A Review of The Limits to Growth
The Limits to Growth: a Report for the Club of Rome's Project on the Predicament of Mankind was published in 1972 predicting the future of exponential growth of economy and population in a finite world. Since 1972, more than 10 million copies in 37 languages have been sold by now (Gambino, 2011). This ambitious book is written by MIT researchers for Club of Rome which is an international think tank. The authors created a global computer model, Wolrd3, to simulate the future of the world. And the conclusion is the unlimited growth will lead to collapse of civilization if we do not seek the equilibrium state.
Limits maybe arrived at the most opportune time. Environmental awareness was ignited by Cuyahoga River in 1950s, and promoted by books like Silent Spring in 1962 (Parenti, 2012). The publication of Limits was at the peak of building environmental consciousness, as the result, many people nodded in agreement to its viewpoint. Every UN ambassador, senator, representative and governor received a copy and a formal presentation was organized which many powerful people in Washington would attend. The columnist of New York Times declared the book was one of the most important documents in that age (Atlisson, 2010).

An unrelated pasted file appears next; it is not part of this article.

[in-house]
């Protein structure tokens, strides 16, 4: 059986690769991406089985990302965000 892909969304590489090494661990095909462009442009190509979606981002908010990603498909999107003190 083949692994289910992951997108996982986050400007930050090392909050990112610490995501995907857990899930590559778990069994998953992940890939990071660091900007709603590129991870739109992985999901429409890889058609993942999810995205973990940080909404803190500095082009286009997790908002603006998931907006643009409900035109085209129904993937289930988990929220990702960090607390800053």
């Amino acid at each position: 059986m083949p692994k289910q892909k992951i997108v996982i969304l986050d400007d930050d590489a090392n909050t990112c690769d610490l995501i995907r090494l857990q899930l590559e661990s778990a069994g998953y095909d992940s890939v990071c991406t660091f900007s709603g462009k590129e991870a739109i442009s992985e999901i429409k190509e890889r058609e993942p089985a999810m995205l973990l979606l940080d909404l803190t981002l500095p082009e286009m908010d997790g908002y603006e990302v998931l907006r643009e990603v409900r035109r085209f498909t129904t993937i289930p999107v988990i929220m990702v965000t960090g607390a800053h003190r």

As the most ground-breaking and controversial academic work in 1970s the book triggered an international debate. Many people thought the book was a kind of doom say which was far too pessimistic and someone even radically criticized it as conspiracy theory or Malthusian cabal. Yale economist Henry C. Wallich agreed that the growth could not last forever, but he thought intervening growth would lead to permanent poverty of billions (Strauss, 2011). Wallich thought all the problems mentioned in the book would be solved by technological advance, in the contrary, Limits clearly opposes technological optimism (Atlisson, 2010). Some influential journal such as Foreign Affairs published a review named “The Computer...
References: Atkisson, A. (2010) Believing Cassandra: How to be an Optimist in a Pessimist 's World, Earthscan, London.
Gambino, M. (2011) Is it Too Late for Sustainable Development?, accessed 15/10/2014,http://www.smithsonianmag.com/science-nature/is-it-too-late-for-sustainable-development-125411410/
Kaysen, C. (1972) ‘The Computer that Printed Out W*O*L*F*’, Foreign Affair, vol.50, no.4,pp660-668.
Meadows, D. (1972) The Limits to Growth: a Report for the Club of Rome 's Project on the Predicament of Mankind, Earth Island, London.
Parenti, C. (2012) 'The Limits to Growth ': A Book That Launched a Movement, accessed 15/10/2014,
Strauss, M. (2011) Looking Back on the Limits of Growth, accessed 15/10/2014, http://www.smithsonianmag.com/science-nature/looking-back-on-the-limits-of-growth-125269840/
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